Classical canonical correlation analysis seeks the associations between two data sets, i.e. it searches for linear combinations of the original variables having maximal correlation. Our task is to maximize this correlation, and is equivalent to solving a generalized eigenvalue problem. The maximal correlation coefficient (being a solution of this problem) is the first canonical correlation coefficient. In this paper we propose a new method of constructing canonical correlations and canonical variables for a pair of stochastic processes represented by a finite number of orthonormal basis functions.
Kernel principal components (KPC) and kernel discriminant coordinates (KDC), which are the extensions of principal components and discriminant coordinates, respectively, from a linear domain to a nonlinear domain via the kernel trick, are two very popular nonlinear feature extraction methods. The kernel discriminant coordinates space has proven to be a very powerful space for pattern recognition. However, further study shows that there are still drawbacks in this method. To improve the performance of pattern recognition, we propose a new learning algorithm combining the advantages of KPC and KDC
In this paper we consider a set of T repeated measurements on p characteristics on each of n individuals. The n individuals themselves may be divided and randomly assigned to K groups. These data are analyzed using a mixed effect MANOVA model, assuming that the data on an individual have a covariance matrix which is a Kronecker product of two positive definite matrices. Results are illustrated on a data set obtained from experiments with varieties of winter rye.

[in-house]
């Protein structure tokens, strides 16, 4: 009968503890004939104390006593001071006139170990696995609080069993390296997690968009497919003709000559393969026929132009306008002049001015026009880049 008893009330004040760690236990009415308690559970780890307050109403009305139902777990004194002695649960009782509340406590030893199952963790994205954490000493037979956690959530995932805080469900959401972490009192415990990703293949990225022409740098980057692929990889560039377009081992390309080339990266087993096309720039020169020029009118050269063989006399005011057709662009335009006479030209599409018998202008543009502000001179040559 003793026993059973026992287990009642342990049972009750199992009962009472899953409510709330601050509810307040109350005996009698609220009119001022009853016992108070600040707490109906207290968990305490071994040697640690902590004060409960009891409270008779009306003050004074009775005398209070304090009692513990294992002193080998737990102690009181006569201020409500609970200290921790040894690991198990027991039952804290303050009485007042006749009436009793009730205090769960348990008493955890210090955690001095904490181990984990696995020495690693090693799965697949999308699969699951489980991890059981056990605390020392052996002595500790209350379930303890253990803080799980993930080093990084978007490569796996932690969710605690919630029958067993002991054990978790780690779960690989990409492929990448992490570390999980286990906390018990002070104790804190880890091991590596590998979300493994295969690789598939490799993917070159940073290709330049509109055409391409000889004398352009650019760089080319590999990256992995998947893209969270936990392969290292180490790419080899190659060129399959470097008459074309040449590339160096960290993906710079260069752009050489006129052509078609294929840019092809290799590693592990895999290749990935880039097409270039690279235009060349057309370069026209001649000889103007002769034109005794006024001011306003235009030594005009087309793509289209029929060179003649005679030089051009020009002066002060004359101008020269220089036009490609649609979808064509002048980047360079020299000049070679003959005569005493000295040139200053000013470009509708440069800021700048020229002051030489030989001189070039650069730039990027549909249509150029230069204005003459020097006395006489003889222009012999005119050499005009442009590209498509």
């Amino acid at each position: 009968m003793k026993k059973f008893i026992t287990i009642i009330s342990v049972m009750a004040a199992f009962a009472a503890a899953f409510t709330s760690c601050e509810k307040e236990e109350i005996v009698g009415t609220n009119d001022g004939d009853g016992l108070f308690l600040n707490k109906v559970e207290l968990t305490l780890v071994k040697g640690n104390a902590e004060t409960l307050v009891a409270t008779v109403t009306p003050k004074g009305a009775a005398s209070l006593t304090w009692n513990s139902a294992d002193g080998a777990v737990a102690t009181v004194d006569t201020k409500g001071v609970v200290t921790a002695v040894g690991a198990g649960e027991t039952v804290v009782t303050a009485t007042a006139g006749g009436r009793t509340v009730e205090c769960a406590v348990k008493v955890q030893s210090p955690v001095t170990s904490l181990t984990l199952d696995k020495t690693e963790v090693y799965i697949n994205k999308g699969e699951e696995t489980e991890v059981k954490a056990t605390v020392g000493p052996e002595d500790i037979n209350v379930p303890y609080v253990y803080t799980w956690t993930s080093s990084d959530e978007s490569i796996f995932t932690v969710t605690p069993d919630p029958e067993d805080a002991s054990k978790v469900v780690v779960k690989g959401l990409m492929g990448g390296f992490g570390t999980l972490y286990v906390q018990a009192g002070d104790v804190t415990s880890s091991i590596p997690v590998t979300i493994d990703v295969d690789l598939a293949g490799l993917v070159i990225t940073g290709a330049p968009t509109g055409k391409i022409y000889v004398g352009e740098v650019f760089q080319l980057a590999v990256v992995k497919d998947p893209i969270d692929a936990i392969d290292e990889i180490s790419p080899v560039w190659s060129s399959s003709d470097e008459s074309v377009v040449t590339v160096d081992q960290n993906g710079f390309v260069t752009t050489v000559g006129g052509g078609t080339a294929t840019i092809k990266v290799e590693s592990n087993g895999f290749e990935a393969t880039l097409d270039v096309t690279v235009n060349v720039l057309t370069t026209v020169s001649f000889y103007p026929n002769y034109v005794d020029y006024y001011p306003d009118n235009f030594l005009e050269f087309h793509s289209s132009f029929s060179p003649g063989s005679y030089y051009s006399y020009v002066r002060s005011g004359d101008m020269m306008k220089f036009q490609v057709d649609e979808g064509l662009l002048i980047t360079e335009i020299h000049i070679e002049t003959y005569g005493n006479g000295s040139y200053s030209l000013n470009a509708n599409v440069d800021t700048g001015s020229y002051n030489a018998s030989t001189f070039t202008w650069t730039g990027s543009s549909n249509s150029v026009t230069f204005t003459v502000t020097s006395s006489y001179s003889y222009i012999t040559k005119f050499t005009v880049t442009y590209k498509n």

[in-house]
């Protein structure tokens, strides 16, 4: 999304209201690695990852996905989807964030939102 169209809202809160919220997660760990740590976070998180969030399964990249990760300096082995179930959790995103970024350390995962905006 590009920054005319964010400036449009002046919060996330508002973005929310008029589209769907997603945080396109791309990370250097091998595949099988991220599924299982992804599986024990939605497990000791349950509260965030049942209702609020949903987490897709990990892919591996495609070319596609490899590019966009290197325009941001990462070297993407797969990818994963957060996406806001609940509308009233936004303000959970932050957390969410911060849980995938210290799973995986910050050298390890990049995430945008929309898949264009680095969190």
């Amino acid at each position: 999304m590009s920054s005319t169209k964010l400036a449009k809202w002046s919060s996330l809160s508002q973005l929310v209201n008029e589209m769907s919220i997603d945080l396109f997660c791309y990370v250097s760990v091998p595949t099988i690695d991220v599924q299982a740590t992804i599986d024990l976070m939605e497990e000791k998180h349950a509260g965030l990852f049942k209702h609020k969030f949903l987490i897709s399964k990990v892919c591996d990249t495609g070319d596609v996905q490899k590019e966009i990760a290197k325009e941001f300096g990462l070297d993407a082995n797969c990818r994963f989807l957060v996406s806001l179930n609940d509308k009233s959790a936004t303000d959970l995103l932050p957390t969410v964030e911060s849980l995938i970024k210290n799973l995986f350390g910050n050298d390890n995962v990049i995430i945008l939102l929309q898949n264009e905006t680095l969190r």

There is a growing need to analyze data sets characterized by several sets of variables observed on the same set of individuals. Such complex data structures are known as multiblock (or multiple-set) data sets. Multi-block data sets are encountered in diverse fields including bioinformatics, chemometrics, food analysis, etc. Generalized Canonical Correlation Analysis (GCCA) is a very powerful method to study this kind of relationships between blocks. It can also be viewed as a method for the integration of information from K > 2 distinct sources (Takane and Oshima-Takane 2002). In this paper, GCCA is considered in the context of multivariate functional data. Such data are treated as realizations of multivariate random processes. GCCA is a technique that allows the joint analysis of several sets of data through dimensionality reduction. The central problem of GCCA is to construct a series of components aiming to maximize the association among the multiple variable sets. This method will be presented for multivariate functional data. Finally, a practical example will be discussed.